That this issue of constant pressure against any and all institutions and “establishments”—whatever they might be—is a matter of humanity-wide concern and not limited only to American considerations makes the Alinsky view and the current American leftist approach a utopian one. That is, they believe that their struggles are for the benefit of humanity, and not just the Democrat party or the American people.


Such it is that Saul Alinsky opposed then and his current acolytes in the American left and beyond now oppose in the same confused tradition of the reverence of conflict, strife, and deconstructionist, absurd perpetual revolution instead of the challenging, difficult, and laudable elevation of the individual over the state protected and supported by constitution and institutions.


In matters of utopian solutions in which there are those who stand in opposition to them, it is easy to see why the supporters of utopianism would view those who do not share their beliefs with derision and hatred. What kind of person could possibly oppose the advancement of humanity other than an evil person, a misanthrope? This was an essential lesson of the French Revolution—where decent people with decent motivations went off the rails, pressured and corrupted by the mob, then finally themselves becoming the mob, and committed wholesale barbarisms to ensure the success of their purported revolution for freedom and equality. Barbarism is no element of democratic freedoms (as noted by John Adams and Edmund Burke) neither is it but an unfortunate marker on the path to such goals of political freedom and individual rights (as suggested by Jefferson at the time). When the freedom revolution turns to barbarism, it is no longer a freedom revolution at all, but something quite the opposite.


What of those who believe that they are patriots while they undermine the institutions and the state that protects them and their freedoms? The #walkaway movement is a perfect illustration of what happens when those in such a movement see the truth—they walk away. As thousands have already professed to walking away from the Democrat party they aren’t all walking toward the Republican party. As of June, 2018, the #walkaway movement had over 100,000 members on their Facebook page. They tend to sustain a general classic form of American liberalism, uncorrupted by utopianism, globalism, and bizarre theories of human evolution. Such a massive shift is how old political parties die, and new ones are born.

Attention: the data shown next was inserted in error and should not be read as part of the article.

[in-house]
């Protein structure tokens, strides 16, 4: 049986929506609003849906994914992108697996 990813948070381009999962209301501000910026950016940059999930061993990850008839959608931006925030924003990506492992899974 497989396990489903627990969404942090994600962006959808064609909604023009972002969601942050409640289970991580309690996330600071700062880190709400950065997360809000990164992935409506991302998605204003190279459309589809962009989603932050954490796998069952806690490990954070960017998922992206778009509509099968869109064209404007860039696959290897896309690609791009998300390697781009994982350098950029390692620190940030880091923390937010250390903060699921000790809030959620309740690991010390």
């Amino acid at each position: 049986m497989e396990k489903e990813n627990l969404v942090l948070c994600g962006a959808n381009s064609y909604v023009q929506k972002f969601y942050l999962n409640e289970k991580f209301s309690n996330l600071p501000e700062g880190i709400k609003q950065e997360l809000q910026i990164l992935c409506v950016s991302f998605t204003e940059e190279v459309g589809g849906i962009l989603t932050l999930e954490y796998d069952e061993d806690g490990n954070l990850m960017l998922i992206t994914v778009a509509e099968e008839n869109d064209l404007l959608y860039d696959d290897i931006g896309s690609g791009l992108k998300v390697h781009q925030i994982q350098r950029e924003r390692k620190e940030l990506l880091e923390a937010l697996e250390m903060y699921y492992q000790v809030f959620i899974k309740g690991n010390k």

Similar calls for incivility and worse came months before from Maxine Waters, a Democrat member of Congress, and went widely noticed but unpunished by the Congress itself. Such rhetoric that suggests harassment and violence are acceptable in American political life should result in at least a Congressional censure if not expulsion. That nothing was done at all by the Congress in response to Miss Waters’ outrageous and dangerous rhetoric is a catastrophic failure on the part of Congress to sustain American norms and censure and remove those who will not uphold them. Such a failure by the Congress to protect itself and the officials of the government cannot stand and sets a dangerous precedent of ignoring direct threats to institutions and individuals. The Congress must act in such situations, as protecting itself and our democracy are essential elements of its mandate.



There are those who consider American politics to be about political parties working within an accepted system/framework that is both of great value and that functions (though not as fast as some might prefer). There are unstated assumptions and assertions on both sides that drive belief and heartfelt action and that keep these political tribes/communities/movements/parties intact. After the defeat of Mrs. Clinton and this recent call for incivility from the apparent leader of the American left, the true nature of American politics is now clear.




Daniel Mallock is a historian of the Founding generation and of the Civil War and is the author of The New York Times Bestseller, Agony and Eloquence: John Adams, Thomas Jefferson and a World of Revolution. He is a Contributing Editor at New English Review.